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West Nile Virus Hitting the United States Again
- Updated: August 23, 2014
Although the West Nile Virus has been around for a long time, having first been identified in Uganda back in 1937, it was not until the summer of 1999 when the first case was confirmed in the United States. Just one year later, it became a real threat for people in Michigan and by 2011 a toll-free hotline has been established to help report early indicators in the form of animal deaths.
Going forward, other confirmed cases of the West Nile Virus were reported throughout the country. As the numbers rose, scientists and researchers began to study this mosquito-borne disease as a way of finding a viable diagnostic tool and ultimately, a vaccination. Although there are now different methods used to diagnose West Nile Virus, no vaccination exists as of today.
Every year, new cases of this disease are reported and as of just last week, 10 new ones have been added to the list in Louisiana, totaling 52 cases of West Nile Virus in 2014. The numbers are climbing not just in Louisiana but across the country. However, Louisiana has been hit especially hard and as such, the Louisiana Department of Health and Hospitals (DHH) strongly encourages people to take cautionary measures of protection.
After confirming 10 new cases, seven that were the neuroinvasive disease, officials have growing concern. Louisiana now has the highest number of West Nile Virus cases in the United States and because of this, the DHH provides a weekly Airbovirus Surveillance Report in which residents know by parish details of detected cases.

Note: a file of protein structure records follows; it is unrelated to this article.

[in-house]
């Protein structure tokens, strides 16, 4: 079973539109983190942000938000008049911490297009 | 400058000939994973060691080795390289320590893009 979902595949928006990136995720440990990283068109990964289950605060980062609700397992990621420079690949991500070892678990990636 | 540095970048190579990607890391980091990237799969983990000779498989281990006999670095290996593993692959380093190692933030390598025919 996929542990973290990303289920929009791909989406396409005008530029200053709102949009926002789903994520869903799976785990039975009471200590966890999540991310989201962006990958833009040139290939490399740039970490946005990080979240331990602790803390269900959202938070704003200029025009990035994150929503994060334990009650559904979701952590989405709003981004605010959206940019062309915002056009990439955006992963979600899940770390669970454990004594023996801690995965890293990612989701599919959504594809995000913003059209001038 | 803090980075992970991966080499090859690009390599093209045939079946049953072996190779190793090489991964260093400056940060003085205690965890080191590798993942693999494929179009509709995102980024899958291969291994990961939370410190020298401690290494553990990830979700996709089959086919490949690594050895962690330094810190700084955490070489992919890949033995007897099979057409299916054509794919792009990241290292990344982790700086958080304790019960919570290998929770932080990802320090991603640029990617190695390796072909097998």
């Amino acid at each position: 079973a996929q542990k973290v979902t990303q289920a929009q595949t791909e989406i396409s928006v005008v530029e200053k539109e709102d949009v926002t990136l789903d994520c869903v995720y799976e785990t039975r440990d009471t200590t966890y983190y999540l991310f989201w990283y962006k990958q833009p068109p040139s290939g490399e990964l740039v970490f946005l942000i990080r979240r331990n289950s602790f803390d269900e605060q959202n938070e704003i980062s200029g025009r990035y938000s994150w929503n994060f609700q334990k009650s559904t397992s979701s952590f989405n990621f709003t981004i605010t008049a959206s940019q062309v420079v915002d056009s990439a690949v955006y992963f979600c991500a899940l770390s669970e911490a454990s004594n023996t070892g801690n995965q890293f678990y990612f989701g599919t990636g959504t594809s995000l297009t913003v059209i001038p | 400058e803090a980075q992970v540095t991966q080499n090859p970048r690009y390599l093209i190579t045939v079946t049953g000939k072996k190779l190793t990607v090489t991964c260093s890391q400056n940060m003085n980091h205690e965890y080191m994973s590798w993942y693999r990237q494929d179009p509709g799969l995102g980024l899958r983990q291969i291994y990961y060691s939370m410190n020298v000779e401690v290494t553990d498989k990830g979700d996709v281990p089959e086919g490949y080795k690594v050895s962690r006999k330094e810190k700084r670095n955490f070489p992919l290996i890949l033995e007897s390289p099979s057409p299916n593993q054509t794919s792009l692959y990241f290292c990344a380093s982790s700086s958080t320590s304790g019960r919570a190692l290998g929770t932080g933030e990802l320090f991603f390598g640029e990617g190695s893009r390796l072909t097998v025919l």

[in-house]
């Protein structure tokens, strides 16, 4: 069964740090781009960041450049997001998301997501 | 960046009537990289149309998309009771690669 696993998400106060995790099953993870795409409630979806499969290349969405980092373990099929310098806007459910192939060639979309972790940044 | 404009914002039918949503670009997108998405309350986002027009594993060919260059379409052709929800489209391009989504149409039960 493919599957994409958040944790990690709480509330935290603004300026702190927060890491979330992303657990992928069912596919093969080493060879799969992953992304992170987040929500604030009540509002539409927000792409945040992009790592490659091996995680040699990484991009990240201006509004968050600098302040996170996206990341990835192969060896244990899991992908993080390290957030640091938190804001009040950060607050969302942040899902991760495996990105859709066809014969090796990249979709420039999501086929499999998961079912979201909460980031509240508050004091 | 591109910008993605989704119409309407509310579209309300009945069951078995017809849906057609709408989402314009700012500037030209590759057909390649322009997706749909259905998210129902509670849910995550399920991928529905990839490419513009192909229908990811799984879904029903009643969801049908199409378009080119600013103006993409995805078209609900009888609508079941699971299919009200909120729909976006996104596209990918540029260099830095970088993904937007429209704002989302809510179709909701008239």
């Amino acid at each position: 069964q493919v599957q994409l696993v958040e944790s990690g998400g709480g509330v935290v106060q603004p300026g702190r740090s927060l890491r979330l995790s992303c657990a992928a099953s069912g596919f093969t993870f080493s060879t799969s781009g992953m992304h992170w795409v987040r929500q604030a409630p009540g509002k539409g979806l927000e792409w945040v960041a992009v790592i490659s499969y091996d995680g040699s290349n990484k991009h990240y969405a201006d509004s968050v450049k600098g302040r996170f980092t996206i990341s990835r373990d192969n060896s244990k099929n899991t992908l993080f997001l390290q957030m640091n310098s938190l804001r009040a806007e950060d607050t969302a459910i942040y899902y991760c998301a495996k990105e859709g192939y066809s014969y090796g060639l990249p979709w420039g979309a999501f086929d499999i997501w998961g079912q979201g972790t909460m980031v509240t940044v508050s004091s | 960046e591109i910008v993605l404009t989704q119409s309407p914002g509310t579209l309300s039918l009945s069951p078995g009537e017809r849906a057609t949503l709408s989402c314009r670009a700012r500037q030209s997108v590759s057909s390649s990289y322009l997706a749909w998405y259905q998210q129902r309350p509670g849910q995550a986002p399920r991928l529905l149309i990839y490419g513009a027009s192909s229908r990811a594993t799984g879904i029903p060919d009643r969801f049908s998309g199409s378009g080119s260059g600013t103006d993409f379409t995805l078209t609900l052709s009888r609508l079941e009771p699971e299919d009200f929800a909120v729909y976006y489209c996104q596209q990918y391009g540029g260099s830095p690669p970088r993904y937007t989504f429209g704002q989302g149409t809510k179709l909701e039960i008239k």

Because the West Nile Virus is transmitted through the bite of a mosquito, it is critical that people use appropriate protection in the form of closing, insect repellant, and staying away from water, especially standing water associated with lakes and ponds.
After being bitten, the virus spreads, causing serious health risks in several ways. The most serious is called West Nile neuroinvasive disease, which infects the spinal cord and brain, and in rare instances, can lead to paralysis, brain damage, and even death. The mildest form is known as West Nile Fever, which produces flu-like symptoms in most people.
Only 10% of infected people will develop West Nile Fever with the remaining 90% having no symptoms at all. This means the majority of people with this virus are infected without even knowing it. However, through a blood test, the presence of this disease can be detected. While everyone is at risk, those older than 65 years of age are considered “high risk”.
West Nile Virus neuroinvasive disease had dropped to 34 cases reported in Louisiana last year from 204 from 2002. According to the DHH, this virus has been tracked for over 10 years but experts are still working hard to develop a vaccine.